Here you’ll find the park’s visitor center, campground, and main park unit. We recommend you start your visit here – grabbing a park map, refilling your water, and stretching your legs on the Square Tower loop trail. Access from nearby towns and highways is paved to the Square Tower Group.
We recommend using a paper map and good directions to find your way. If you must use GPS, try entering in "Hovenweep National Monument Visitor Center." If your GPS is taking you on unpaved roads (besides small, 0.25-sections of gravel), then you may be going the wrong way. Driving time from the nearby towns of Bluff and Blanding, UT, and Cortez, CO, is about one hour.
Restrooms, water, trash receptacles, and picnic tables are available at the visitor center. Similar amenities are available at the campground, just 0.25-mile down the park road from the visitor center.
On July 1, 2014, Hovenweep became the seventeenth International Dark Sky Park. Hovenweep is the first dark sky park to span two states.
The Square Tower Group Community
This unit contains the largest collection of ancestral Puebloan structures at Hovenweep. The remains of nearly thirty kivas (subterranean circular rooms, often with spiritual significance) have been discovered on the slopes of Little Ruin Canyon. A variety of other structures, from room blocks to towers to complexes, are perched on the canyon rims, balanced on boulders, and tucked under ledges. It's possible that as many as 500 people occupied the Square Tower area between 1200 and 1300 CE (Common Era).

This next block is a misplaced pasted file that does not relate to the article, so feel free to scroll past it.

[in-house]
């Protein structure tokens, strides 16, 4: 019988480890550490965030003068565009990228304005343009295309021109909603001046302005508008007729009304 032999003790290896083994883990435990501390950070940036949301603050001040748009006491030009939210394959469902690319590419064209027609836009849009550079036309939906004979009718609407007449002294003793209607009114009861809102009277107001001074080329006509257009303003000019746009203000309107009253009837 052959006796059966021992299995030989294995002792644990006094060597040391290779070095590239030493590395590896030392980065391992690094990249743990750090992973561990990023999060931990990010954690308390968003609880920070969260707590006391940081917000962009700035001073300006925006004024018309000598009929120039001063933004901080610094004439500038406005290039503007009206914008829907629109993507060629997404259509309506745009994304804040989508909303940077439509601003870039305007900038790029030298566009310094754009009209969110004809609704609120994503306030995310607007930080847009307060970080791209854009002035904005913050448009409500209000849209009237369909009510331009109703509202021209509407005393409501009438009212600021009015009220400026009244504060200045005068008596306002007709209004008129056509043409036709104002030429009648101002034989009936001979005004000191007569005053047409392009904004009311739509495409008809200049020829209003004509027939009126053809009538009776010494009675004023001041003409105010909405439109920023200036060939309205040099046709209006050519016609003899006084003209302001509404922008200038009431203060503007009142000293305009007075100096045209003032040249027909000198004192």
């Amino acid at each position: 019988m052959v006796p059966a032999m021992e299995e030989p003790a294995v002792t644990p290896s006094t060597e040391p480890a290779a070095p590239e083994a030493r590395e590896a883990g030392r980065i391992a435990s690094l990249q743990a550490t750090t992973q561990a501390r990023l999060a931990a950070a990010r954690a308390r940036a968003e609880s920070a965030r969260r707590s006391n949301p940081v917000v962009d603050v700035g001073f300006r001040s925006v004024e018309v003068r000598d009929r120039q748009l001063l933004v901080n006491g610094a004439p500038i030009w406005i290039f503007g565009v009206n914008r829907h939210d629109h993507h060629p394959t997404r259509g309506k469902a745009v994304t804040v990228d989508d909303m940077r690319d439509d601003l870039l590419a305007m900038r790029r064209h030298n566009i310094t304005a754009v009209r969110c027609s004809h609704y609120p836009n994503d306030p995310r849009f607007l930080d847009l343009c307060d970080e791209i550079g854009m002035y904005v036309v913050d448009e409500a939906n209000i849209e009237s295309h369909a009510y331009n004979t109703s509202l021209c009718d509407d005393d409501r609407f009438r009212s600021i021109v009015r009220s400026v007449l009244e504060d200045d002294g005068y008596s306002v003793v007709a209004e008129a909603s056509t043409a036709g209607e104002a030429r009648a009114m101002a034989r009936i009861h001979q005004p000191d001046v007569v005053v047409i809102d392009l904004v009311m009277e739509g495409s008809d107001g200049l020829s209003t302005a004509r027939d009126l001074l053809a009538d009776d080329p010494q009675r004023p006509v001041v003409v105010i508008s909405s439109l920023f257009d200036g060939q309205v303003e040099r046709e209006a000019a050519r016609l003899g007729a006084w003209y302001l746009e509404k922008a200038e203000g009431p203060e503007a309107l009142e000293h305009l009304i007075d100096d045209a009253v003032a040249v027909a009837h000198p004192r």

What’s in a Name?
Square Tower, for which the group is named, is a three-story tower built on a boulder at the head of Little Ruin Canyon. A nearby spring would have been an important resource for the inhabitants of Hovenweep. To increase water storage, a checkdam was built above the spring in order to slow storm runoff. The unique location and appearance of Square Tower fuels speculation that it was a structure with spiritual significance.
Life at Square Tower
The residents here provided for themselves by hunting game; gathering wild plants, seeds and pinyon nuts; and dry-land farming crops of corn, squash, and beans. Water came from rain and the spring. They probably used check-dams and terracing to collect and divert water.The people of Square Tower were probably part of the larger migration that took place around 1300 AD. Most, if not all, people in the Mesa Verde and Upper San Juan region traveled south and found new homes there. Today, the modern Pueblo tribes continue to live to the south of Hovenweep.